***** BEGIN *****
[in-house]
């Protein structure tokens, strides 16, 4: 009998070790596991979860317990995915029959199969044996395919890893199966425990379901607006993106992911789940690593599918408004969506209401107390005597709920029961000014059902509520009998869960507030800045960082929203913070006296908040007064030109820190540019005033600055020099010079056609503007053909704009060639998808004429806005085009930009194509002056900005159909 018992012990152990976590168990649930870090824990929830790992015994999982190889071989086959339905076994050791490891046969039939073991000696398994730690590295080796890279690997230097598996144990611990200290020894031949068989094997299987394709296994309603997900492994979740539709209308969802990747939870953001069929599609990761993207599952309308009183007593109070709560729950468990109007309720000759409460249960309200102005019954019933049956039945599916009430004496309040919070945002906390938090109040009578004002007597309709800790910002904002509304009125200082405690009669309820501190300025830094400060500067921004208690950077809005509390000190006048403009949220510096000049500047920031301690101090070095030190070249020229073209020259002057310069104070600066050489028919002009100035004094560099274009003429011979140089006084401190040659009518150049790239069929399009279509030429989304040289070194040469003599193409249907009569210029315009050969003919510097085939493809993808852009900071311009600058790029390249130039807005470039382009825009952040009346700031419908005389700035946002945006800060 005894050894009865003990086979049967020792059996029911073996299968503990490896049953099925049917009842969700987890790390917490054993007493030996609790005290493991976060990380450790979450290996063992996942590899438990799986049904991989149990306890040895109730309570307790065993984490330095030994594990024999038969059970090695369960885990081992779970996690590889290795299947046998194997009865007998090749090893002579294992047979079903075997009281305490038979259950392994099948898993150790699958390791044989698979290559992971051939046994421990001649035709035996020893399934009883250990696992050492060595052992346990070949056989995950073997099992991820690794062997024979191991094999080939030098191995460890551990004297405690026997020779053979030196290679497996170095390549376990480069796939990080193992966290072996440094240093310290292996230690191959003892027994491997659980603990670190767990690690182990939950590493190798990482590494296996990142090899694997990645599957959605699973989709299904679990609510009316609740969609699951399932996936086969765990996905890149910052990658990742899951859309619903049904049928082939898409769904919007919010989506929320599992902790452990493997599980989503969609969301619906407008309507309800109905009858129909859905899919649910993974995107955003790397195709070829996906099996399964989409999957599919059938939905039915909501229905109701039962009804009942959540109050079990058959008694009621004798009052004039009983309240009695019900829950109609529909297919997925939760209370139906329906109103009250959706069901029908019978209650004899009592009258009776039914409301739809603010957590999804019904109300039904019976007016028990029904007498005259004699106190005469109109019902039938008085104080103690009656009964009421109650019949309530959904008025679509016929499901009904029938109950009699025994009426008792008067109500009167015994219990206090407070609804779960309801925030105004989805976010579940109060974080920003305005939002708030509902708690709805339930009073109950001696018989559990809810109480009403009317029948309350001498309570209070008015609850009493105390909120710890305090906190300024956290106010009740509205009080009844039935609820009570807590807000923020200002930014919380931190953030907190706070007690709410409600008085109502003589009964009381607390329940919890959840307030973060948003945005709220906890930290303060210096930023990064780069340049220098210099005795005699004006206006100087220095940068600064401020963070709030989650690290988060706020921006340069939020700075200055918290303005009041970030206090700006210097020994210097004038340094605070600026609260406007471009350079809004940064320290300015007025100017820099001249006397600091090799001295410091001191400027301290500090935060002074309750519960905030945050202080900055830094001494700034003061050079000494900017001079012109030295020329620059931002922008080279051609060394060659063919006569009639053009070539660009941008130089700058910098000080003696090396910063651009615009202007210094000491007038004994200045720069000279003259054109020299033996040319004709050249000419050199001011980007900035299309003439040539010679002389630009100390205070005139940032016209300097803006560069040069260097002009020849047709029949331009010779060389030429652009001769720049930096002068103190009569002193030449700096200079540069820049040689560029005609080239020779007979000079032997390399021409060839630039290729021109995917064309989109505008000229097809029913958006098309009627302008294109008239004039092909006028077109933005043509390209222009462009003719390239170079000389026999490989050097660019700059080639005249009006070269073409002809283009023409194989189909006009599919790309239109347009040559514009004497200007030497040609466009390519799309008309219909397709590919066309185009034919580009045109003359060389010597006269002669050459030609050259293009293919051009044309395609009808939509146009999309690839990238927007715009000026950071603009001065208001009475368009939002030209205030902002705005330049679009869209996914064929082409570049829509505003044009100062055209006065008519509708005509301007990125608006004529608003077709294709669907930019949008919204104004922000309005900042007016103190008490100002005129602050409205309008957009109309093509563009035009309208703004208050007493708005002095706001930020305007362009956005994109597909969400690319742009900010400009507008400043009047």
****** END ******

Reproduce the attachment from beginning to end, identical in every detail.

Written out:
[in-house]
């Protein structure tokens, strides 16, 4: 009998070790596991979860317990995915029959199969044996395919890893199966425990379901607006993106992911789940690593599918408004969506209401107390005597709920029961000014059902509520009998869960507030800045960082929203913070006296908040007064030109820190540019005033600055020099010079056609503007053909704009060639998808004429806005085009930009194509002056900005159909 018992012990152990976590168990649930870090824990929830790992015994999982190889071989086959339905076994050791490891046969039939073991000696398994730690590295080796890279690997230097598996144990611990200290020894031949068989094997299987394709296994309603997900492994979740539709209308969802990747939870953001069929599609990761993207599952309308009183007593109070709560729950468990109007309720000759409460249960309200102005019954019933049956039945599916009430004496309040919070945002906390938090109040009578004002007597309709800790910002904002509304009125200082405690009669309820501190300025830094400060500067921004208690950077809005509390000190006048403009949220510096000049500047920031301690101090070095030190070249020229073209020259002057310069104070600066050489028919002009100035004094560099274009003429011979140089006084401190040659009518150049790239069929399009279509030429989304040289070194040469003599193409249907009569210029315009050969003919510097085939493809993808852009900071311009600058790029390249130039807005470039382009825009952040009346700031419908005389700035946002945006800060 005894050894009865003990086979049967020792059996029911073996299968503990490896049953099925049917009842969700987890790390917490054993007493030996609790005290493991976060990380450790979450290996063992996942590899438990799986049904991989149990306890040895109730309570307790065993984490330095030994594990024999038969059970090695369960885990081992779970996690590889290795299947046998194997009865007998090749090893002579294992047979079903075997009281305490038979259950392994099948898993150790699958390791044989698979290559992971051939046994421990001649035709035996020893399934009883250990696992050492060595052992346990070949056989995950073997099992991820690794062997024979191991094999080939030098191995460890551990004297405690026997020779053979030196290679497996170095390549376990480069796939990080193992966290072996440094240093310290292996230690191959003892027994491997659980603990670190767990690690182990939950590493190798990482590494296996990142090899694997990645599957959605699973989709299904679990609510009316609740969609699951399932996936086969765990996905890149910052990658990742899951859309619903049904049928082939898409769904919007919010989506929320599992902790452990493997599980989503969609969301619906407008309507309800109905009858129909859905899919649910993974995107955003790397195709070829996906099996399964989409999957599919059938939905039915909501229905109701039962009804009942959540109050079990058959008694009621004798009052004039009983309240009695019900829950109609529909297919997925939760209370139906329906109103009250959706069901029908019978209650004899009592009258009776039914409301739809603010957590999804019904109300039904019976007016028990029904007498005259004699106190005469109109019902039938008085104080103690009656009964009421109650019949309530959904008025679509016929499901009904029938109950009699025994009426008792008067109500009167015994219990206090407070609804779960309801925030105004989805976010579940109060974080920003305005939002708030509902708690709805339930009073109950001696018989559990809810109480009403009317029948309350001498309570209070008015609850009493105390909120710890305090906190300024956290106010009740509205009080009844039935609820009570807590807000923020200002930014919380931190953030907190706070007690709410409600008085109502003589009964009381607390329940919890959840307030973060948003945005709220906890930290303060210096930023990064780069340049220098210099005795005699004006206006100087220095940068600064401020963070709030989650690290988060706020921006340069939020700075200055918290303005009041970030206090700006210097020994210097004038340094605070600026609260406007471009350079809004940064320290300015007025100017820099001249006397600091090799001295410091001191400027301290500090935060002074309750519960905030945050202080900055830094001494700034003061050079000494900017001079012109030295020329620059931002922008080279051609060394060659063919006569009639053009070539660009941008130089700058910098000080003696090396910063651009615009202007210094000491007038004994200045720069000279003259054109020299033996040319004709050249000419050199001011980007900035299309003439040539010679002389630009100390205070005139940032016209300097803006560069040069260097002009020849047709029949331009010779060389030429652009001769720049930096002068103190009569002193030449700096200079540069820049040689560029005609080239020779007979000079032997390399021409060839630039290729021109995917064309989109505008000229097809029913958006098309009627302008294109008239004039092909006028077109933005043509390209222009462009003719390239170079000389026999490989050097660019700059080639005249009006070269073409002809283009023409194989189909006009599919790309239109347009040559514009004497200007030497040609466009390519799309008309219909397709590919066309185009034919580009045109003359060389010597006269002669050459030609050259293009293919051009044309395609009808939509146009999309690839990238927007715009000026950071603009001065208001009475368009939002030209205030902002705005330049679009869209996914064929082409570049829509505003044009100062055209006065008519509708005509301007990125608006004529608003077709294709669907930019949008919204104004922000309005900042007016103190008490100002005129602050409205309008957009109309093509563009035009309208703004208050007493708005002095706001930020305007362009956005994109597909969400690319742009900010400009507008400043009047």